Minerals of Scotland

An Introduction to the Minerals of
Alston Moor - Weardale

Introduction - Alston Moor, Cumbria
Weardale, Co. Durham - Fluorite - Rogerley Mine

including photographs of
Alstonite - Barytocalcite - Calcite
Galena - Fluorite - Sphalerite - Witherite


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Alston Moor, in north-east Cumbria, on the northern edge of the Pennines, was formerly a major lead-zinc orefield during the 19th century. It has yielded fine, collector specimens of both common and rare mineral species from that period up to the present day, despite it no longer being active as an ore producer.

Just a few miles farther east, in County Durham, is the famed Weardale fluorite region, renowned for its fluorite specimens with their typical and regularly twinned, cubic crystals.

Like Alston Moor, ore was extracted in the past. In the case of the Weardale mines, fluorite and latterly barite were important ores.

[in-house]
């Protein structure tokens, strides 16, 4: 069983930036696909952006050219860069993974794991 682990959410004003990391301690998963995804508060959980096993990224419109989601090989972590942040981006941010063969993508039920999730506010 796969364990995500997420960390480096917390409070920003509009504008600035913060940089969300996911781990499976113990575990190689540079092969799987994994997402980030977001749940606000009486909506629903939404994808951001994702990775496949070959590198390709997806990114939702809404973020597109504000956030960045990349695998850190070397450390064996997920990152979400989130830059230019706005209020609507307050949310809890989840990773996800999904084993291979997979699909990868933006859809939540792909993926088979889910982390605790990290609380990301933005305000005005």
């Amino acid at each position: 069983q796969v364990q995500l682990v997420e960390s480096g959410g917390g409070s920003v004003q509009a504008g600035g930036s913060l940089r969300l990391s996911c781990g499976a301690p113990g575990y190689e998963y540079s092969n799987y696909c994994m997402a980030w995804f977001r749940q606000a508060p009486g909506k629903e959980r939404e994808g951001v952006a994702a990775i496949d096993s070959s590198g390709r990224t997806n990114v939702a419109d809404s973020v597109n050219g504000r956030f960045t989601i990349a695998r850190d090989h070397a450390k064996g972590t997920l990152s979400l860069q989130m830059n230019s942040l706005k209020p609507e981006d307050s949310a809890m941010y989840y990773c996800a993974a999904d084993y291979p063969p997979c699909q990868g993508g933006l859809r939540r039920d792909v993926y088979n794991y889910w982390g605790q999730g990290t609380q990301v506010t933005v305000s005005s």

FLUORITE - Cambokeels Mine, Weardale, Co. Durham. Colourless, cubic crystals to 25mms (spec. 85x60mms).

FLUORITE - Heights Mine, Westgate,
Weardale, Co. Durham.
Rich deep green, twinned, cubic crystal to 20mms showing surface growth patterns.

Weardale, County Durham

There are several classic localities in the Weardale district of great interest to collectors. The specimens of fluorite in particular which they produced adorn the finest mineral collections in the world.

The most famous mines that produced fluorite as specimens -
in their active days - include those of Beaumont, Blackdene, Boltsburn, Cambokeels, Frazer's Hush, Heights, Rogerley and St. Peter's amongst others.

Apart from the variety of colours, aesthetics and the often well-sized crystals from these and other localities in the area, Weardale fluorites have the additional attraction of their renowned, strong fluorescence - normally a brilliant lilac colour.

Other than fluorite from these mines, perhaps of special note as collector specimens is pyrrhotite from Cambokeels Mine.